Derrick Rose scored 29 points against the Knicks after missing 12 games with a groin injury. After sitting out another game because of a twisted ankle, he scored only two points on 1-for-13 shooting in Thursday’s overtime win over the Heat at the United Center.
Rose cited his sore right ankle as the reason for that disparity. The nagging injury was wrapped in ice after Rose practiced and studied film with coach Tom Thibodeau on Saturday at the Berto Center.
“My ankle hurting and you can’t move,” Rose said when asked why he was less effective against Miami. “You know how a sore ankle is. The bone is tender. You can’t get around like that. It was just one of those games. Amnesia. I forgot about that game and went on to the next one.”
Rose has been shooting, running, practicing his runner and playing one-on-one and three-on-three in anticipation of Sunday’s game in Detroit.
“When I was out there it was definitely sore,” Rose said. “Ankle injuries are definitely going to be sore. If you play basketball, you know that. Right now, it’s getting better. Hopefully, I’ll be able to make some shots [Sunday].”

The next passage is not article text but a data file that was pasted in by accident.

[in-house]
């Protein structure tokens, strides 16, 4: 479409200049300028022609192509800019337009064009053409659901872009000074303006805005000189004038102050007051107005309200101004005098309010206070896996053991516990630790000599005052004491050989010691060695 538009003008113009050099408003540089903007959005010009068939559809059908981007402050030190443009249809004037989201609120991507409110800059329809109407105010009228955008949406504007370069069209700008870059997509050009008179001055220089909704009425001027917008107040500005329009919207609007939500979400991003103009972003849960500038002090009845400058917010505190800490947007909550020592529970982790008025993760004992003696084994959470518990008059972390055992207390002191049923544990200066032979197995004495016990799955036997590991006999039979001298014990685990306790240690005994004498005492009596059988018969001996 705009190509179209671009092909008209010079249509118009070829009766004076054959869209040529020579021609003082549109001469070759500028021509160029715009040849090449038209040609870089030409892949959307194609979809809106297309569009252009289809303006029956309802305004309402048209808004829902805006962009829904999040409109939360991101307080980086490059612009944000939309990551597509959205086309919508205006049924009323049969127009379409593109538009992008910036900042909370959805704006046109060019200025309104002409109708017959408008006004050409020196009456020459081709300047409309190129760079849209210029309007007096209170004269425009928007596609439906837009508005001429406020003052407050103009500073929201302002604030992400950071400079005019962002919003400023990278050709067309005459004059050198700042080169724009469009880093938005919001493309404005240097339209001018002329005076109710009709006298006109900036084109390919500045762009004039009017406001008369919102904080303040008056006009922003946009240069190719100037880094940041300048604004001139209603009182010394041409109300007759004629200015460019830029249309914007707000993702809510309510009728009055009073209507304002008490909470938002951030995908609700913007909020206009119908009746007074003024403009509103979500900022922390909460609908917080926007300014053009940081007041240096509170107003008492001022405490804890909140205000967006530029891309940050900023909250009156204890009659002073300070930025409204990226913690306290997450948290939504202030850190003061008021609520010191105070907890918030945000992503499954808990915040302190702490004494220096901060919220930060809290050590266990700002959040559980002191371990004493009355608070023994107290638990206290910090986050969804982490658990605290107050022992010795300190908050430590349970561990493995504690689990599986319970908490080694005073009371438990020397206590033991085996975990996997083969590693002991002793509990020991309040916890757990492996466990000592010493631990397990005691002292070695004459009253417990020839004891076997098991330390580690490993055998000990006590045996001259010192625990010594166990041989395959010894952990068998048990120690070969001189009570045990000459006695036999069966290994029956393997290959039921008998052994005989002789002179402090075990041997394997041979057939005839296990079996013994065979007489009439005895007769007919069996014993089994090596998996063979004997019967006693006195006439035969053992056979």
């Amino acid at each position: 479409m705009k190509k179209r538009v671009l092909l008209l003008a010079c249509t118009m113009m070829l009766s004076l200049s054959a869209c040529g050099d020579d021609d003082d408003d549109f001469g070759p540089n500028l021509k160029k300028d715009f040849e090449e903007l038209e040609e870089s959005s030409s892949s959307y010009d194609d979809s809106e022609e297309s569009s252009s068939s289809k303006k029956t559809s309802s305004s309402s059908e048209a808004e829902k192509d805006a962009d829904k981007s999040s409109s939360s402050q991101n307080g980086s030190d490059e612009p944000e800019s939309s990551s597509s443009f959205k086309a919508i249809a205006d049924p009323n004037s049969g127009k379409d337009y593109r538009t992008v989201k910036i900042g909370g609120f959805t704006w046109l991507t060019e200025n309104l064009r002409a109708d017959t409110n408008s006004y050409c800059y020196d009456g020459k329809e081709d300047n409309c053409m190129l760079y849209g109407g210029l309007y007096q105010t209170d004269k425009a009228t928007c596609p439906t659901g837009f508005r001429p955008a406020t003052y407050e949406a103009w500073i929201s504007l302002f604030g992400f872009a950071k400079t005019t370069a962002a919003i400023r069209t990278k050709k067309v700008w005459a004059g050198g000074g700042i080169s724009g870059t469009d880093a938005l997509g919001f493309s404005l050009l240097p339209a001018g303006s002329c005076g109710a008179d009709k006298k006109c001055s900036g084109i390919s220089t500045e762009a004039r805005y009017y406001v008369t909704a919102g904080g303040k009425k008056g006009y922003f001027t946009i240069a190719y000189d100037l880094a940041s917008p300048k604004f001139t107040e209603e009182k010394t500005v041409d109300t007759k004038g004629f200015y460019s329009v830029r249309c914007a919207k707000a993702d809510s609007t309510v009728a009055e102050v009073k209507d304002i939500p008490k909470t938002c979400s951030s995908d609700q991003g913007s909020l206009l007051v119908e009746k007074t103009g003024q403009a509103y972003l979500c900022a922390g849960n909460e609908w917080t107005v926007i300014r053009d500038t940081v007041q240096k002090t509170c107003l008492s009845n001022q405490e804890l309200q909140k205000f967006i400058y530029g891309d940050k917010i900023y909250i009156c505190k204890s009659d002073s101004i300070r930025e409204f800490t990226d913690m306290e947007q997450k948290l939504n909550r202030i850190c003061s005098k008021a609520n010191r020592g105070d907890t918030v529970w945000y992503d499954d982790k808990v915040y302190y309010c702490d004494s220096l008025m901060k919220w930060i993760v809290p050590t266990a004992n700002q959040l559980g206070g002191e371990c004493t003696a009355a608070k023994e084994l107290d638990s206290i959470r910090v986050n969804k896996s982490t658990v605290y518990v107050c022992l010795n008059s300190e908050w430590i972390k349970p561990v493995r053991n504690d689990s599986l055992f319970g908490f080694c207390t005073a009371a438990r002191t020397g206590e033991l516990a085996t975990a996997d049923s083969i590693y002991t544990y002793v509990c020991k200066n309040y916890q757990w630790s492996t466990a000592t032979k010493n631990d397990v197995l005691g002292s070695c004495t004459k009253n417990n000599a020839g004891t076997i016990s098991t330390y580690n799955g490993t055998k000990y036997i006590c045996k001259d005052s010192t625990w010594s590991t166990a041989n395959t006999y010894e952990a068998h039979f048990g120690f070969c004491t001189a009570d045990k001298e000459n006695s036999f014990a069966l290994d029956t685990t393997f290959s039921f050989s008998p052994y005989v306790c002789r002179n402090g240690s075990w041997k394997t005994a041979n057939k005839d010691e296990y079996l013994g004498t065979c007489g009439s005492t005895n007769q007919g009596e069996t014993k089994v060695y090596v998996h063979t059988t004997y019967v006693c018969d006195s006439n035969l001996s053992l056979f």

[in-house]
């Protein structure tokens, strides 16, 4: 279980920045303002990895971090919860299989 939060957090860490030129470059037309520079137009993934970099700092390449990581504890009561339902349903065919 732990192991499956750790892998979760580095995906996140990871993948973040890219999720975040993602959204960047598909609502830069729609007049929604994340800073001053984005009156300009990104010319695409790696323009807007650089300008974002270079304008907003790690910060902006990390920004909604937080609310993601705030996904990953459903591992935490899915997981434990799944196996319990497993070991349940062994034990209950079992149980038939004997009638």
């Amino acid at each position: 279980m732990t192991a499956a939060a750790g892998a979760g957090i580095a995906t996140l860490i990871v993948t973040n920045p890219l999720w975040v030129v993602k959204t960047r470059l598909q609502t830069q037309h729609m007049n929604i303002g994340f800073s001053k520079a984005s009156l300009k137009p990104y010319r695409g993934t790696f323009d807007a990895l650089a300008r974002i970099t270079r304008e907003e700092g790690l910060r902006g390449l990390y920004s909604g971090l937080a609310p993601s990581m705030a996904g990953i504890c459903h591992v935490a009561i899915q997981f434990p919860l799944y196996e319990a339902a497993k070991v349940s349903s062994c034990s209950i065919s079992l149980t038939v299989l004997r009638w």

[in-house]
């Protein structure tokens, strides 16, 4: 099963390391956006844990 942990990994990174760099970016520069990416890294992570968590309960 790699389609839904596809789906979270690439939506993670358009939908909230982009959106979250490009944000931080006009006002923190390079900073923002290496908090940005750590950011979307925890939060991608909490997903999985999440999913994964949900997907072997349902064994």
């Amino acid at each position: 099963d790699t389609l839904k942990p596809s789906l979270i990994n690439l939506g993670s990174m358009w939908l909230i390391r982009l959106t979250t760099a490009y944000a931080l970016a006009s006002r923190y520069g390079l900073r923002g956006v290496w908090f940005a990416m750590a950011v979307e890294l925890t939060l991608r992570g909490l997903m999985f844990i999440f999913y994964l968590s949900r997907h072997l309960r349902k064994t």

With seven games left and the Bulls all but assured of the top seed in the Eastern Conference, Thibodeau must decide how he wants to approach the rest of the season. Rose and Rip Hamilton have returned from long absences because of injuries and need time to play together before the playoffs.
“We have a lot of guys who have not played a lot of minutes when you look at total minutes, which is what I look at,” Thibodeau said. “We need guys to get in rhythm now, so that’s what we’re focused on. We want to continue to improve. We want to be playing our best basketball. We also need to have our health. We’re prioritizing those two things.”
Hamilton played about 20 minutes per game in his first four games after returning from a shoulder injury. He logged more than 24 minutes against the Heat and can expect to see his minutes extended as the season winds down. He played 14 consecutive minutes in the second half against Miami, which is a sign of improved conditioning.
Hamilton doesn’t have to play major minutes to be effective with Kyle Korver, Ronnie Brewer and rookie Jimmy Butler also on the roster. He had 20 points in just over 20 minutes against the Knicks on Tuesday, which is the kind of efficiency Thibodeau wants to see.
“When he’s on the floor, he opens things up for people,” Thibodeau said. “He’s great moving without the ball. He gets transition baskets and with his catch-and-shoot game, he allows us to play off of that. Both he and Kyle get double teamed every time they’re coming off a screen and they have the responsibility to make the right play. Rip has been around a long time. He’s seen all the different defenses. He knows where the holes are. He’s very unselfish.”
Rose said his conditioning has been better than he expected.
“The conditioning component is big,” Thibodeau said, referring to Hamilton. “When you’ve missed the amount of time that he’s missed and Derrick has missed you’re concerned about that. You have to get that up to speed.”